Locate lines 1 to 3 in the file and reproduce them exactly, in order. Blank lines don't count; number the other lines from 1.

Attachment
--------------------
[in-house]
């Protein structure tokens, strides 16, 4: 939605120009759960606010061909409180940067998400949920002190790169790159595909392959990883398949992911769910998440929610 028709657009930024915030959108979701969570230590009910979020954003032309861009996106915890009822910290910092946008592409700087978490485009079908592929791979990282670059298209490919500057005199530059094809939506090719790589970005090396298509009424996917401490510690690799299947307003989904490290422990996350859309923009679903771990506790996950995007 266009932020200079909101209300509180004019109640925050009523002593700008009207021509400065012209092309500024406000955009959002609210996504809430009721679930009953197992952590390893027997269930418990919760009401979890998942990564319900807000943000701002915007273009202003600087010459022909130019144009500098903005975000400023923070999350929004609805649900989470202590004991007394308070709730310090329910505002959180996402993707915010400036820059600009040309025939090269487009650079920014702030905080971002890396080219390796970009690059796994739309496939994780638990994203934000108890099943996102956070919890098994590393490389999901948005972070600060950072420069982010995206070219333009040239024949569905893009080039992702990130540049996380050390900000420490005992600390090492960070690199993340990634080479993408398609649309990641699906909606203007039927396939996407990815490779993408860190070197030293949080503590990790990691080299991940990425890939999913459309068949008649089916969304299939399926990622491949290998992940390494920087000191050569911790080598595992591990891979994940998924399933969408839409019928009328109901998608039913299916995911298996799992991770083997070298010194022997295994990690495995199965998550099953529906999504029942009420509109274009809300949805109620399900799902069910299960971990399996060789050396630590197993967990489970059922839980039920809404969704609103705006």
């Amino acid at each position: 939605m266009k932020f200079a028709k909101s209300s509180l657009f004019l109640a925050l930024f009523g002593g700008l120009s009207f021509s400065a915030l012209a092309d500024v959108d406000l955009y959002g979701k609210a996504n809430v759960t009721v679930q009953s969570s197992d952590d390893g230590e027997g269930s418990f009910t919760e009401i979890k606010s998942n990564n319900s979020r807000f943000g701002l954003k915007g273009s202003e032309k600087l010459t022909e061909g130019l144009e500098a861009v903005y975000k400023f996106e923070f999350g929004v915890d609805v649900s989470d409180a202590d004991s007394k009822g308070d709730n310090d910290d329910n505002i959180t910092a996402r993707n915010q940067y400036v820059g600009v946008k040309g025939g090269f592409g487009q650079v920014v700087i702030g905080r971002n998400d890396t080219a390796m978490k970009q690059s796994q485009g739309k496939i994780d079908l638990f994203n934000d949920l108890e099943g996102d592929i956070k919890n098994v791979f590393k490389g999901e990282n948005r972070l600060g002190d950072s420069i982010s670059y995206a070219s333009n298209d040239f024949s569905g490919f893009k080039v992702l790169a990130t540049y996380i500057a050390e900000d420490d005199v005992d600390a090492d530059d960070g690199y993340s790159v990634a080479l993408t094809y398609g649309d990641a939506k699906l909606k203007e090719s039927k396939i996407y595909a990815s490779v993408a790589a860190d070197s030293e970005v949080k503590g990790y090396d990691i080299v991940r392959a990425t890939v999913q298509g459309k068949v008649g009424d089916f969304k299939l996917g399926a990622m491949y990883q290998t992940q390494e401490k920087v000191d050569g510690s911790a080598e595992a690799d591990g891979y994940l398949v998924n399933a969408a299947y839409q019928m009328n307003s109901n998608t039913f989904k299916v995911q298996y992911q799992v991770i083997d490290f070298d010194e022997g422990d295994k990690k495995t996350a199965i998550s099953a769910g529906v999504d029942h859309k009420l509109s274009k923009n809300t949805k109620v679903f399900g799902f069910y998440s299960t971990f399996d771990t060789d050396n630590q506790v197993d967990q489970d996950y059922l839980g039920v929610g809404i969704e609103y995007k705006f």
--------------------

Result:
[in-house]
């Protein structure tokens, strides 16, 4: 939605120009759960606010061909409180940067998400949920002190790169790159595909392959990883398949992911769910998440929610 028709657009930024915030959108979701969570230590009910979020954003032309861009996106915890009822910290910092946008592409700087978490485009079908592929791979990282670059298209490919500057005199530059094809939506090719790589970005090396298509009424996917401490510690690799299947307003989904490290422990996350859309923009679903771990506790996950995007 266009932020200079909101209300509180004019109640925050009523002593700008009207021509400065012209092309500024406000955009959002609210996504809430009721679930009953197992952590390893027997269930418990919760009401979890998942990564319900807000943000701002915007273009202003600087010459022909130019144009500098903005975000400023923070999350929004609805649900989470202590004991007394308070709730310090329910505002959180996402993707915010400036820059600009040309025939090269487009650079920014702030905080971002890396080219390796970009690059796994739309496939994780638990994203934000108890099943996102956070919890098994590393490389999901948005972070600060950072420069982010995206070219333009040239024949569905893009080039992702990130540049996380050390900000420490005992600390090492960070690199993340990634080479993408398609649309990641699906909606203007039927396939996407990815490779993408860190070197030293949080503590990790990691080299991940990425890939999913459309068949008649089916969304299939399926990622491949290998992940390494920087000191050569911790080598595992591990891979994940998924399933969408839409019928009328109901998608039913299916995911298996799992991770083997070298010194022997295994990690495995199965998550099953529906999504029942009420509109274009809300949805109620399900799902069910299960971990399996060789050396630590197993967990489970059922839980039920809404969704609103705006």
């Amino acid at each position: 939605m266009k932020f200079a028709k909101s209300s509180l657009f004019l109640a925050l930024f009523g002593g700008l120009s009207f021509s400065a915030l012209a092309d500024v959108d406000l955009y959002g979701k609210a996504n809430v759960t009721v679930q009953s969570s197992d952590d390893g230590e027997g269930s418990f009910t919760e009401i979890k606010s998942n990564n319900s979020r807000f943000g701002l954003k915007g273009s202003e032309k600087l010459t022909e061909g130019l144009e500098a861009v903005y975000k400023f996106e923070f999350g929004v915890d609805v649900s989470d409180a202590d004991s007394k009822g308070d709730n310090d910290d329910n505002i959180t910092a996402r993707n915010q940067y400036v820059g600009v946008k040309g025939g090269f592409g487009q650079v920014v700087i702030g905080r971002n998400d890396t080219a390796m978490k970009q690059s796994q485009g739309k496939i994780d079908l638990f994203n934000d949920l108890e099943g996102d592929i956070k919890n098994v791979f590393k490389g999901e990282n948005r972070l600060g002190d950072s420069i982010s670059y995206a070219s333009n298209d040239f024949s569905g490919f893009k080039v992702l790169a990130t540049y996380i500057a050390e900000d420490d005199v005992d600390a090492d530059d960070g690199y993340s790159v990634a080479l993408t094809y398609g649309d990641a939506k699906l909606k203007e090719s039927k396939i996407y595909a990815s490779v993408a790589a860190d070197s030293e970005v949080k503590g990790y090396d990691i080299v991940r392959a990425t890939v999913q298509g459309k068949v008649g009424d089916f969304k299939l996917g399926a990622m491949y990883q290998t992940q390494e401490k920087v000191d050569g510690s911790a080598e595992a690799d591990g891979y994940l398949v998924n399933a969408a299947y839409q019928m009328n307003s109901n998608t039913f989904k299916v995911q298996y992911q799992v991770i083997d490290f070298d010194e022997g422990d295994k990690k495995t996350a199965i998550s099953a769910g529906v999504d029942h859309k009420l509109s274009k923009n809300t949805k109620v679903f399900g799902f069910y998440s299960t971990f399996d771990t060789d050396n630590q506790v197993d967990q489970d996950y059922l839980g039920v929610g809404i969704e609103y995007k705006f």